Such was the lament in yesterday’s Arizona Republic, an article that gained national play through USA Today (Gannett News Service owns both.)
More than 100,000 houses stood vacant across metro Phoenix barely three years ago — roughly one of every 10. Today, it’s more like one out of every 100.
Where have all the empty houses gone? Abandoned properties pockmarked virtually every neighborhood in the region in 2010, when the housing crisis peaked.
It’s true that abandoned homes are becoming harder to find. And as an agent, I now actually have to double-check a listing before taking a buyer there because, unlike past years, there often is an occupant in the home.
Having said that, though, Catherine Reagor’s story is more than a little dated as it relates to the current market. And it also has some rather questionable figures for what would constitute a so-called normal market.
Just as too many houses for sale drove down home prices between 2009 and 2011, the lack of properties now sparks bidding wars. Tight inventory has been a key reason that the median home-sales price has risen 60 percent since early 2012.
Fewer than 18,000 houses are listed for sale in metro Phoenix. A comfortable number for a market of this size with more than 4.3 million people would be about 34,000, real-estate analysts say. Most properties are selling quickly and only are empty for a brief time before new occupants move in. Fewer than 10 percent of properties for sale are foreclosures.
First, there are fewer than 18,000 houses for sale in Metro Phoenix unless you lump detached homes in with everything else – condos, townhouses, lofts, manufactured homes, etc. The real number, as of the moment, is 12,847.
Second … well, let’s get this in here too …
Affordable existing houses — notably those under $200,000 — are in demand. In September 2009, more than 50,000 houses were listed for sale in the Phoenix area. Now, there are about 18,000, but that figure has been inching upward after dropping below 15,000 in July.
Inventory’s up more than 20 percent in the past two months and we’re on the verge of passing the 13,000 mark in detached homes for the first time since spring 2012. That’s not inching, folks. Inventory’s rising and quickly. And demand hasn’t followed, as evidenced by last August, which was the weakest we’ve seen in five years.
Let’s look at one other number that’s really bugging me …
Fewer than 18,000 houses are listed for sale in metro Phoenix. A comfortable number for a market of this size with more than 4.3 million people would be about 34,000, real-estate analysts say.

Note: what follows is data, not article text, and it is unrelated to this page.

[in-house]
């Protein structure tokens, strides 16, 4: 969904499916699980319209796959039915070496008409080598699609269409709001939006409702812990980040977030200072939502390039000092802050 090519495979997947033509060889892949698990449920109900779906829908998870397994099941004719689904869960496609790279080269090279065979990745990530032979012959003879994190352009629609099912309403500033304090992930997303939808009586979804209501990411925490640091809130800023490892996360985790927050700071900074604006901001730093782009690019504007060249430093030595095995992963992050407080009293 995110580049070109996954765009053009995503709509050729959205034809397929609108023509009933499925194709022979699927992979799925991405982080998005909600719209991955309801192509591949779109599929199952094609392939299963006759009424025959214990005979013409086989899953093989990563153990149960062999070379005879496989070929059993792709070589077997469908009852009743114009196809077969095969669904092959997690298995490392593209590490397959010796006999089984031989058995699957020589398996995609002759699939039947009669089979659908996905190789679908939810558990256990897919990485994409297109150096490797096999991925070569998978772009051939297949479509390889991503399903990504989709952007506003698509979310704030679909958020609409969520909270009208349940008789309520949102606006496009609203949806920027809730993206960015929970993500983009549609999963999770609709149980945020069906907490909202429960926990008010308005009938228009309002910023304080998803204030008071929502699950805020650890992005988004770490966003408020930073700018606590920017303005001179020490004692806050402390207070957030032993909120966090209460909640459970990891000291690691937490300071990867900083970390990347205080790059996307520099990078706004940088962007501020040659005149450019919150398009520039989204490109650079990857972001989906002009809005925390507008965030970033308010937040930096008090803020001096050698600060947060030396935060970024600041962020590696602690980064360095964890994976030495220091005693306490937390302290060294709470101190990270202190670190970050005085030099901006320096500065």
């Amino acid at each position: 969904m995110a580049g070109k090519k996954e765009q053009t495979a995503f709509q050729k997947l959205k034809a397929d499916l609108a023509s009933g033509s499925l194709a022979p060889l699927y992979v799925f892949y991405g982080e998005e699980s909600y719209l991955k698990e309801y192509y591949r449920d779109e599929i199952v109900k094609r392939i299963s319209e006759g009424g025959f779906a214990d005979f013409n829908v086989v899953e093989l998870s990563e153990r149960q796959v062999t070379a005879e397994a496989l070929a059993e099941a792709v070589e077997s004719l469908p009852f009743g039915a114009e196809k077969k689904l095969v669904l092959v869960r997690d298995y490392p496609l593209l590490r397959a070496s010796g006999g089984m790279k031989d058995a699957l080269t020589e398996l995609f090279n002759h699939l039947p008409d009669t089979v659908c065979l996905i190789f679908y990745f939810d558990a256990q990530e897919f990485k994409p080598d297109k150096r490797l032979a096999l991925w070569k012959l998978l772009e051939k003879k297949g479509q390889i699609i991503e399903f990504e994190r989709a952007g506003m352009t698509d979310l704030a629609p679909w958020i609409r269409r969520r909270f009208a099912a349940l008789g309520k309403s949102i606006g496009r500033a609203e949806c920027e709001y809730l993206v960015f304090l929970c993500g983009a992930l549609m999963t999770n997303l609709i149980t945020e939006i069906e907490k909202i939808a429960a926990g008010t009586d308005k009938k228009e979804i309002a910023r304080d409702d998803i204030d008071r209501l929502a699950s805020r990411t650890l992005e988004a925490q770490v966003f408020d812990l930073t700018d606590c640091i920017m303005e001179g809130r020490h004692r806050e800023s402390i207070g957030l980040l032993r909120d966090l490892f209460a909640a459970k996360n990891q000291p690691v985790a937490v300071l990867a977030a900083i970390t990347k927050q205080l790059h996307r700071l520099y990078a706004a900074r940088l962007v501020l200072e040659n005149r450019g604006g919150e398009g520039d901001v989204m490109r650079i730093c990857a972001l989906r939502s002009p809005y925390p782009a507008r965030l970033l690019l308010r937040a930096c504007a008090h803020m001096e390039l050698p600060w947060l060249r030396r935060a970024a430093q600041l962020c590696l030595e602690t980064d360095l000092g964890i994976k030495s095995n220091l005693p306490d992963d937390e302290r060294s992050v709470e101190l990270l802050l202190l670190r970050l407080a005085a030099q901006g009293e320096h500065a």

Inventory itself doesn’t mean much unless filtered against sales demand. A balanced market, where sellers and buyers are on even footing, comes with about 4 months of inventory on the market. The math’s simple – divide the number of homes by the sales in a given month and there’s your inventory figure (also commonly known as the absorption rate.)
Unless there are 8,000-plus properties selling, 34,000 is far from being a comfortable number for either buyers or sellers.
Sellers can’t get properties to move with extensive competition and buyers tend to become paralyzed by the wide array of choices. (There’s no urgency to buy “this” home when there are five others of the same floor plan with more likely on the way.)
One doesn’t have to delve far into the history books to see what this scenario looks like; in 2007 into January of 2008, monthly sales were abysmal and there was nearly a full year of inventory on the market.
Forget 34,000 … a better figure for a comfortable market, based on current sales volumes, is much closer to 20,000 in detached homes and 25,000 or so total properties available on the market (with a little wiggle room added in, since combining townhouses/condos/manufactured homes with detached homes is like comparing apples and oranges and a few other items in a fruit salad.)
Not that it’s all doom and gloom as inventory rises and appreciation slackens …
In 2011, the inventory of vacant houses began to fall, largely because investors snapped up more foreclosure homes. More than 150,000 houses across the region have been purchased by investors since 2009. Most of those are now rentals. Too many empty rental houses haven’t been a problem in the Valley so far. The number of homes leased by tenants continues to climb rapidly. Last month, a record 4,200 leases on houses were signed, according to the Arizona Regional Multiple Listing Service.
So what’s the lesson of all of this?
First, don’t stake your economic future on what you read in the Sunday newspaper. By the time you see an article about the real estate market, conditions already are far different than what’s being reported. Great article here, just three months too late.
Second, argue as long as you want about us humble real estate professionals having a vested, biased opinion of things, but many of us have a better grasp of what’s happening on the ground than those outside of the business.
Strictly from a business perspective, I don’t care if prices are going up and down as long as there’s activity in the market. One person’s good market can be another person’s bad market; buyers and sellers are approaching things from diametrically opposed positions.
And working for both buyers and sellers keeps a guy like me looking at things from as neutral a position as possible.
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Apropos of not much at all, take a look at some photos of homes for sale here in Glendale.
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